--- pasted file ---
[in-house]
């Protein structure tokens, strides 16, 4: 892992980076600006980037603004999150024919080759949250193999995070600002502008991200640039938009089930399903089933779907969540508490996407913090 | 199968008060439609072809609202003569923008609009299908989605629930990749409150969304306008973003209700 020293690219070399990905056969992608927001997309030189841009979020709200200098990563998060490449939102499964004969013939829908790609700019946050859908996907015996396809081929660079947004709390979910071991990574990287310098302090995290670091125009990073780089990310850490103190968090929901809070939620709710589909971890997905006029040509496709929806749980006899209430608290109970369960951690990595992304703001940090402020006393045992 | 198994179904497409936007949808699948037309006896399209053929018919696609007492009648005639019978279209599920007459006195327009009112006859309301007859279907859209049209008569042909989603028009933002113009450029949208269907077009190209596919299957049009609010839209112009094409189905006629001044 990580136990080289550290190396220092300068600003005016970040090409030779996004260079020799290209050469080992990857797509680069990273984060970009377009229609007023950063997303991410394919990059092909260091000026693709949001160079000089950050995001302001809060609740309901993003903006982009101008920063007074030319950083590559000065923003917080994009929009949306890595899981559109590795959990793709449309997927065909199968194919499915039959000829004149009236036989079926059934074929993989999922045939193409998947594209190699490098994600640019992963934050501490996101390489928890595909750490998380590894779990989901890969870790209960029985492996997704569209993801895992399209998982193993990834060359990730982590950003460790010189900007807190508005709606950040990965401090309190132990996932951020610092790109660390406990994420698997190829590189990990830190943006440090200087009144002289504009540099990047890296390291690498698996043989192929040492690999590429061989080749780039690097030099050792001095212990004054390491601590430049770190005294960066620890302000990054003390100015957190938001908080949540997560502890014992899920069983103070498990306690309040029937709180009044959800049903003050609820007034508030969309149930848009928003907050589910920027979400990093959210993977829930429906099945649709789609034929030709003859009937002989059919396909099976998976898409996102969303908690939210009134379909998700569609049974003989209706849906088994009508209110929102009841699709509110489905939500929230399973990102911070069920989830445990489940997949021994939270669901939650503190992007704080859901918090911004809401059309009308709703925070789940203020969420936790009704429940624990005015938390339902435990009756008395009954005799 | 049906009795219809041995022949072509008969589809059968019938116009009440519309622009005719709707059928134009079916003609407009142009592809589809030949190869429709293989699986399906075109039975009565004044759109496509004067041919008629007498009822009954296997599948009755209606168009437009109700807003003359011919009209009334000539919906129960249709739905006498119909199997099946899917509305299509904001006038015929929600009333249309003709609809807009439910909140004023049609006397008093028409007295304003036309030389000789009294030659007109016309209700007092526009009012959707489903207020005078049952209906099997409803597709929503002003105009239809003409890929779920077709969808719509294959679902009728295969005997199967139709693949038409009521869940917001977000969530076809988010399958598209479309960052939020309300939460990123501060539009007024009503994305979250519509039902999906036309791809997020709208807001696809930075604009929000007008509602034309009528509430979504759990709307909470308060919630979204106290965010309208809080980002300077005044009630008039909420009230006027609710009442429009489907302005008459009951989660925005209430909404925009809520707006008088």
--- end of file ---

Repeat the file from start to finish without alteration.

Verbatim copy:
[in-house]
């Protein structure tokens, strides 16, 4: 892992980076600006980037603004999150024919080759949250193999995070600002502008991200640039938009089930399903089933779907969540508490996407913090 | 199968008060439609072809609202003569923008609009299908989605629930990749409150969304306008973003209700 020293690219070399990905056969992608927001997309030189841009979020709200200098990563998060490449939102499964004969013939829908790609700019946050859908996907015996396809081929660079947004709390979910071991990574990287310098302090995290670091125009990073780089990310850490103190968090929901809070939620709710589909971890997905006029040509496709929806749980006899209430608290109970369960951690990595992304703001940090402020006393045992 | 198994179904497409936007949808699948037309006896399209053929018919696609007492009648005639019978279209599920007459006195327009009112006859309301007859279907859209049209008569042909989603028009933002113009450029949208269907077009190209596919299957049009609010839209112009094409189905006629001044 990580136990080289550290190396220092300068600003005016970040090409030779996004260079020799290209050469080992990857797509680069990273984060970009377009229609007023950063997303991410394919990059092909260091000026693709949001160079000089950050995001302001809060609740309901993003903006982009101008920063007074030319950083590559000065923003917080994009929009949306890595899981559109590795959990793709449309997927065909199968194919499915039959000829004149009236036989079926059934074929993989999922045939193409998947594209190699490098994600640019992963934050501490996101390489928890595909750490998380590894779990989901890969870790209960029985492996997704569209993801895992399209998982193993990834060359990730982590950003460790010189900007807190508005709606950040990965401090309190132990996932951020610092790109660390406990994420698997190829590189990990830190943006440090200087009144002289504009540099990047890296390291690498698996043989192929040492690999590429061989080749780039690097030099050792001095212990004054390491601590430049770190005294960066620890302000990054003390100015957190938001908080949540997560502890014992899920069983103070498990306690309040029937709180009044959800049903003050609820007034508030969309149930848009928003907050589910920027979400990093959210993977829930429906099945649709789609034929030709003859009937002989059919396909099976998976898409996102969303908690939210009134379909998700569609049974003989209706849906088994009508209110929102009841699709509110489905939500929230399973990102911070069920989830445990489940997949021994939270669901939650503190992007704080859901918090911004809401059309009308709703925070789940203020969420936790009704429940624990005015938390339902435990009756008395009954005799 | 049906009795219809041995022949072509008969589809059968019938116009009440519309622009005719709707059928134009079916003609407009142009592809589809030949190869429709293989699986399906075109039975009565004044759109496509004067041919008629007498009822009954296997599948009755209606168009437009109700807003003359011919009209009334000539919906129960249709739905006498119909199997099946899917509305299509904001006038015929929600009333249309003709609809807009439910909140004023049609006397008093028409007295304003036309030389000789009294030659007109016309209700007092526009009012959707489903207020005078049952209906099997409803597709929503002003105009239809003409890929779920077709969808719509294959679902009728295969005997199967139709693949038409009521869940917001977000969530076809988010399958598209479309960052939020309300939460990123501060539009007024009503994305979250519509039902999906036309791809997020709208807001696809930075604009929000007008509602034309009528509430979504759990709307909470308060919630979204106290965010309208809080980002300077005044009630008039909420009230006027609710009442429009489907302005008459009951989660925005209430909404925009809520707006008088």